This Heat-Blocking Tent Is a Must-Have for Summer Camping

Unless you enjoy waking up in your own sweat

By Diane Rommel

This Heat-Blocking Tent Is a Must-Have for Summer Camping
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15 March 2018

It’s the Goldilocks conundrum of tent-camping:

Too little protection and you’ll shiver on cold nights.

Too much and you’ll wake up in a pool of your own sweat on warm ones.

We know a guy who may have a solution: designer Gareth Price, the brains behind SF-based outdoor gear company Outback Logic.

His newest product is the Siesta2, a heat- and light-defying tent that can stand up to any three-season job currently on the market. A backpacker’s dream, the tent is specially engineered tot reflect light and heat while also blocking wind and dust — resulting in an interior that’s more of a safe space than a sauna.

Not convinced yet? Check these incredible stats: “On an average summer morning, the Siesta2 is over 30 degrees cooler than a typical three-season backpacking tent, and over five degrees warmer when it's cold.”

If you’re going camping this summer, we recommend claiming yours on Kickstarter for $200, which is a C-note off the eventual retail price. And don’t worry about funding: it’s already fully backed with six days to go.

And in case you’re short on ideas for where to head this summer, the Australia-born Price gave us a few of his top picks in our neck of the woods:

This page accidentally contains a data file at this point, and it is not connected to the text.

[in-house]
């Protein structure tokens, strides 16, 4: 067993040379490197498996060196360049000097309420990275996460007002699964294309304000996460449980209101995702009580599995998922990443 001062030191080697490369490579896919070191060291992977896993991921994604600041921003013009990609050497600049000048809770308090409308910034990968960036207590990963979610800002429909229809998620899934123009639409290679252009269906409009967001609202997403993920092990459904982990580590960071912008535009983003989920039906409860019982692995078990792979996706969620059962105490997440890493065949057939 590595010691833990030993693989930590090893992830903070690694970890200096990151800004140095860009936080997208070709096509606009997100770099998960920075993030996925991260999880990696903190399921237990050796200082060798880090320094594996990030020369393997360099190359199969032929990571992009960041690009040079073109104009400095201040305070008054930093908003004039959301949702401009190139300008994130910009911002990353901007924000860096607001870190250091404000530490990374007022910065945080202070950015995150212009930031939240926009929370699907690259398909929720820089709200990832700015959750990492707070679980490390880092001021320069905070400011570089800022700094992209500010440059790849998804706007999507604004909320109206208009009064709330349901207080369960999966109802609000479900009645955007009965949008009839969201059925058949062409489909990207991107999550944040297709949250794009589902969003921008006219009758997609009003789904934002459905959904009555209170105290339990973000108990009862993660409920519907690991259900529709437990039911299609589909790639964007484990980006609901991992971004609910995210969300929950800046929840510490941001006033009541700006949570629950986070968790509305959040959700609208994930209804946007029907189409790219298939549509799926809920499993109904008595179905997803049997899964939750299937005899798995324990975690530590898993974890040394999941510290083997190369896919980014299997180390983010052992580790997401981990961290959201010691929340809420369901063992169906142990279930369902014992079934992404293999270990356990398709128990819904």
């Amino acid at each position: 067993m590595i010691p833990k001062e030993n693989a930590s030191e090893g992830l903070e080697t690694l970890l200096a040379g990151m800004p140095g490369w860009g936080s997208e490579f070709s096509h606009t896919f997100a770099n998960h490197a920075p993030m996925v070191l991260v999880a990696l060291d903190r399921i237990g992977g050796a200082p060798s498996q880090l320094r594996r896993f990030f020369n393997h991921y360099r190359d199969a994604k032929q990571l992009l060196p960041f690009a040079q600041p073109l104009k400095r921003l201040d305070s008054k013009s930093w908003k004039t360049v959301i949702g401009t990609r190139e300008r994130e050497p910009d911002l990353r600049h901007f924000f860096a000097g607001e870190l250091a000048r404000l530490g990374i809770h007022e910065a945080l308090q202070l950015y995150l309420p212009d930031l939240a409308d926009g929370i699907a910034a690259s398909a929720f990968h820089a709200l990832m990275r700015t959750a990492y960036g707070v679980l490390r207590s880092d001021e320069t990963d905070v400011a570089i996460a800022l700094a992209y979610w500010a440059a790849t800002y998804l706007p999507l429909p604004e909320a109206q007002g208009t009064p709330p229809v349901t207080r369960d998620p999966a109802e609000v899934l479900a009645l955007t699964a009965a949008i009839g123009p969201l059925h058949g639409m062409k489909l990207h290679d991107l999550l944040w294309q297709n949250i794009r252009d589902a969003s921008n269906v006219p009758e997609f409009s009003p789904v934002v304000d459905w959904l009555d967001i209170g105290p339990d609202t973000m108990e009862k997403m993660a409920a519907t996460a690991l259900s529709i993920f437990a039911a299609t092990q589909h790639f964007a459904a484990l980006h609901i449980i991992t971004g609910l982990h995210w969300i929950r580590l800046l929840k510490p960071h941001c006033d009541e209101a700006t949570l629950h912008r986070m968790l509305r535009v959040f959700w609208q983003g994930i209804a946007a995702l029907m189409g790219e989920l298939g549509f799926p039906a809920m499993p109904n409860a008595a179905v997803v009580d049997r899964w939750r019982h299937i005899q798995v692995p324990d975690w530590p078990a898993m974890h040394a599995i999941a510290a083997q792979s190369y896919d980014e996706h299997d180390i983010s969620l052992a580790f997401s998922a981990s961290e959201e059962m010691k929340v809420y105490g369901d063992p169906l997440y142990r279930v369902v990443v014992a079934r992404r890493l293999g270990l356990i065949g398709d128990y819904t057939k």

Lassen Volcanic National Park for the fascinating hydrothermal activity. The steam vents, boiling springs and mud pots are absolutely mesmerizing. If you have a little extra time in the area, it’s well worth the short trip north to see the spectacular Burney Falls.

Yosemite needs no introduction, but for something different, try stargazing or amateur astronomy. Beginners telescopes are surprisingly affordable, and the view of the night sky from Glacier Point is highly renowned among astronomers.

Pinnacles National Park is a must for the weird and wonderful rock formations, and this lesser-known area is great for those who prefer to avoid the crowds. Can be too hot in summer for some, so spring and autumn are more popular times for hiking.

Tahoe: Something for everyone! Plenty of activities for the kids, and adults can choose their own pace whether hiking or relaxing on the beach. Camping is a great way to spend time here, especially as the rental accommodation can be a little expensive.

Tubing and rafting at American River, near Sacramento: Take your own gear and go for a leisurely float downstream, or get the adrenaline pumping with an organized whitewater trip. Make sure you take plenty of drinking water and sunscreen with you on the river — you can tie a suitable bag or water bottle to your tube.”

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